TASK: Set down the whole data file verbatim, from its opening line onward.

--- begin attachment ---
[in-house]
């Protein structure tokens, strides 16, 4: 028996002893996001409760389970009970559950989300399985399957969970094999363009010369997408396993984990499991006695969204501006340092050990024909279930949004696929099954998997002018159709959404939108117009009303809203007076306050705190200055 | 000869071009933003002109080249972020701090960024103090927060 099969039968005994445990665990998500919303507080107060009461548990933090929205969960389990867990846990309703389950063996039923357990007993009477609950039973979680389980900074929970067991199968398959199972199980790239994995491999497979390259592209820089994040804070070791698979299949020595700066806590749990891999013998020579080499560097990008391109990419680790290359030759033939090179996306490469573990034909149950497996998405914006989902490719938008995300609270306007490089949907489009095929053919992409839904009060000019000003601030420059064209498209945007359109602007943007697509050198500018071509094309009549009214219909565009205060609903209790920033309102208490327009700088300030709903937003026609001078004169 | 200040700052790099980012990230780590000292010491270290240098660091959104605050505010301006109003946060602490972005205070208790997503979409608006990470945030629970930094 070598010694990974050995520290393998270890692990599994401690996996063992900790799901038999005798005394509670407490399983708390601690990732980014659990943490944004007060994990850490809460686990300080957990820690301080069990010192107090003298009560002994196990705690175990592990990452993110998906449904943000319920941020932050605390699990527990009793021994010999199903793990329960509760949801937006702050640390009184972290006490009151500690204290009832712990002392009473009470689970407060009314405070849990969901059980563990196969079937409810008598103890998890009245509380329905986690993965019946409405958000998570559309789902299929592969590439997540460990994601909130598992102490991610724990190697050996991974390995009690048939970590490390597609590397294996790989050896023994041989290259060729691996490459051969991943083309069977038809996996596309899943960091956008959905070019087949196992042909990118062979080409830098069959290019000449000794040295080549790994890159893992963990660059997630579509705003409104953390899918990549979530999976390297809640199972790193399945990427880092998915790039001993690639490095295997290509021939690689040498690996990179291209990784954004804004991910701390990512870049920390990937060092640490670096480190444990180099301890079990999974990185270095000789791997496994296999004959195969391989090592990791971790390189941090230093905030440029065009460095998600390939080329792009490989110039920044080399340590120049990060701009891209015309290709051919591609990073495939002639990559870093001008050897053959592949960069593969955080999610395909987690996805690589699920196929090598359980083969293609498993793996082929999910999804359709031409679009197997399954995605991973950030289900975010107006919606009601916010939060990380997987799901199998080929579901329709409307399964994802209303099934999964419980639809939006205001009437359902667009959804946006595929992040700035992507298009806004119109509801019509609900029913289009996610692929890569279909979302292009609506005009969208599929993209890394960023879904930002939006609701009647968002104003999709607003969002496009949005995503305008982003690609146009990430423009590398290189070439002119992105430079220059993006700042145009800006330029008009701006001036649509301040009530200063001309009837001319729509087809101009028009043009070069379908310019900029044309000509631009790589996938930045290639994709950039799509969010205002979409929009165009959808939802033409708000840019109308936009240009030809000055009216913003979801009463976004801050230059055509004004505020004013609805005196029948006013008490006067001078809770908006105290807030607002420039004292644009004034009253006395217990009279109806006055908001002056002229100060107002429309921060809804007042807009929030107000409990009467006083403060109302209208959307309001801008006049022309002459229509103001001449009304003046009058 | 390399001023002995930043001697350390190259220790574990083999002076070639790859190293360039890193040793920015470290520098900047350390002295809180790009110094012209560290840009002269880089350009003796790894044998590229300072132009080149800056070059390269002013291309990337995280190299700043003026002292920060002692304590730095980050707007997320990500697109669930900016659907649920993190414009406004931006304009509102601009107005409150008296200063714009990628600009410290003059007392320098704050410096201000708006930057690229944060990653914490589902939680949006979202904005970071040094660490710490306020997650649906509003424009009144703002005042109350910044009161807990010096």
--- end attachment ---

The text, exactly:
[in-house]
């Protein structure tokens, strides 16, 4: 028996002893996001409760389970009970559950989300399985399957969970094999363009010369997408396993984990499991006695969204501006340092050990024909279930949004696929099954998997002018159709959404939108117009009303809203007076306050705190200055 | 000869071009933003002109080249972020701090960024103090927060 099969039968005994445990665990998500919303507080107060009461548990933090929205969960389990867990846990309703389950063996039923357990007993009477609950039973979680389980900074929970067991199968398959199972199980790239994995491999497979390259592209820089994040804070070791698979299949020595700066806590749990891999013998020579080499560097990008391109990419680790290359030759033939090179996306490469573990034909149950497996998405914006989902490719938008995300609270306007490089949907489009095929053919992409839904009060000019000003601030420059064209498209945007359109602007943007697509050198500018071509094309009549009214219909565009205060609903209790920033309102208490327009700088300030709903937003026609001078004169 | 200040700052790099980012990230780590000292010491270290240098660091959104605050505010301006109003946060602490972005205070208790997503979409608006990470945030629970930094 070598010694990974050995520290393998270890692990599994401690996996063992900790799901038999005798005394509670407490399983708390601690990732980014659990943490944004007060994990850490809460686990300080957990820690301080069990010192107090003298009560002994196990705690175990592990990452993110998906449904943000319920941020932050605390699990527990009793021994010999199903793990329960509760949801937006702050640390009184972290006490009151500690204290009832712990002392009473009470689970407060009314405070849990969901059980563990196969079937409810008598103890998890009245509380329905986690993965019946409405958000998570559309789902299929592969590439997540460990994601909130598992102490991610724990190697050996991974390995009690048939970590490390597609590397294996790989050896023994041989290259060729691996490459051969991943083309069977038809996996596309899943960091956008959905070019087949196992042909990118062979080409830098069959290019000449000794040295080549790994890159893992963990660059997630579509705003409104953390899918990549979530999976390297809640199972790193399945990427880092998915790039001993690639490095295997290509021939690689040498690996990179291209990784954004804004991910701390990512870049920390990937060092640490670096480190444990180099301890079990999974990185270095000789791997496994296999004959195969391989090592990791971790390189941090230093905030440029065009460095998600390939080329792009490989110039920044080399340590120049990060701009891209015309290709051919591609990073495939002639990559870093001008050897053959592949960069593969955080999610395909987690996805690589699920196929090598359980083969293609498993793996082929999910999804359709031409679009197997399954995605991973950030289900975010107006919606009601916010939060990380997987799901199998080929579901329709409307399964994802209303099934999964419980639809939006205001009437359902667009959804946006595929992040700035992507298009806004119109509801019509609900029913289009996610692929890569279909979302292009609506005009969208599929993209890394960023879904930002939006609701009647968002104003999709607003969002496009949005995503305008982003690609146009990430423009590398290189070439002119992105430079220059993006700042145009800006330029008009701006001036649509301040009530200063001309009837001319729509087809101009028009043009070069379908310019900029044309000509631009790589996938930045290639994709950039799509969010205002979409929009165009959808939802033409708000840019109308936009240009030809000055009216913003979801009463976004801050230059055509004004505020004013609805005196029948006013008490006067001078809770908006105290807030607002420039004292644009004034009253006395217990009279109806006055908001002056002229100060107002429309921060809804007042807009929030107000409990009467006083403060109302209208959307309001801008006049022309002459229509103001001449009304003046009058 | 390399001023002995930043001697350390190259220790574990083999002076070639790859190293360039890193040793920015470290520098900047350390002295809180790009110094012209560290840009002269880089350009003796790894044998590229300072132009080149800056070059390269002013291309990337995280190299700043003026002292920060002692304590730095980050707007997320990500697109669930900016659907649920993190414009406004931006304009509102601009107005409150008296200063714009990628600009410290003059007392320098704050410096201000708006930057690229944060990653914490589902939680949006979202904005970071040094660490710490306020997650649906509003424009009144703002005042109350910044009161807990010096």